Pics of a Steelhead Jack

Steve Buckner

Mother Nature's Son
Awhile back, I recall somebody wondering what fish they had caught and it had been speculated that it might be a Steelhead Jack. Yesterday we managed to catch one so I thought I'd post a picture. Though it isn't big by steelhead standards, it was approximately 2 pounds and reacted in typical steelhead fashion.

This fish was extremely aggressive and made a big swirl on his first attempt at striking the fly. A few casts later we finally made the hook-up. The fish took a bead headed yellow reverse spider.
Thanks Skinny,
I was asking about it and thought i had caught a jack steelhead, though I had not of heard of them being around. That looks like what I caught!

Brad Niemeyer

Old School Member
I asked the same question back in December when I caught a 17" mystery trout in the Pilchuck river...

Mine looked alot like that visible cutthroat slashes and pink /blue /purple gill covers. Silver body with fine small black spots. No red /pink rainbow stripe on my fish...

Must have been a jack... huh?:dunno



Active Member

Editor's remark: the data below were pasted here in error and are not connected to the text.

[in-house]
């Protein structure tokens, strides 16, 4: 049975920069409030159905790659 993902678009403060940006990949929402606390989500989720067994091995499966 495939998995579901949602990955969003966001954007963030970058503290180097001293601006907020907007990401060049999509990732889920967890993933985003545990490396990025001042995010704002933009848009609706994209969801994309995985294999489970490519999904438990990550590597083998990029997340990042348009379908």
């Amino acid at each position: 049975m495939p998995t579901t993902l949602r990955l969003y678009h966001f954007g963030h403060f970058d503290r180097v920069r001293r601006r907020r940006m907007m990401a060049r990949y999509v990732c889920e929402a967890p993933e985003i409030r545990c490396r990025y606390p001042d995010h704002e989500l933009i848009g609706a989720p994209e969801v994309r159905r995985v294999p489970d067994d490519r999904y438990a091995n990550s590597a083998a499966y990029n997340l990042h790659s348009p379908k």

I've landed some rather large resident rainbows (18-24") in north sound steelhead rivers. One was really chrome like in the pic above, but most have been spotted with a distinctive rainbow stripe. The fish above looks clipped as well. Is it from the Stilly? I had a few "mystery fish" boiling at my surface fly last week- I could see them underwater- looked like small steelie 20" or so. Rainbow can have a varied life history so not surpised to see a fish of that size. Nice photo!
what do i know, im just a rabid apache

i got one just like that on the snohomish while fishing for chums 3 years ago. fought like a demon and jumped all over the place. it was one hot fish!

By no means an authority, I would say that fish is a pefect example of a steelhead jack. Notice the shape of the head. A definite male. He is also surely from the salt. This fish is often erroneously referred to as a resident trout.
The role of the jack is not well understood. They are always small and they usually precede a run of larger fish.
They are important because it is believed that by coming in ahead of the year class to which they belong, they might help if the real run somehow meets a disaster of some sort.
Bob, the One Who Loves Jacks (not you, Jack, the fish!).
:rolleyes :rolleyes :rolleyes :rolleyes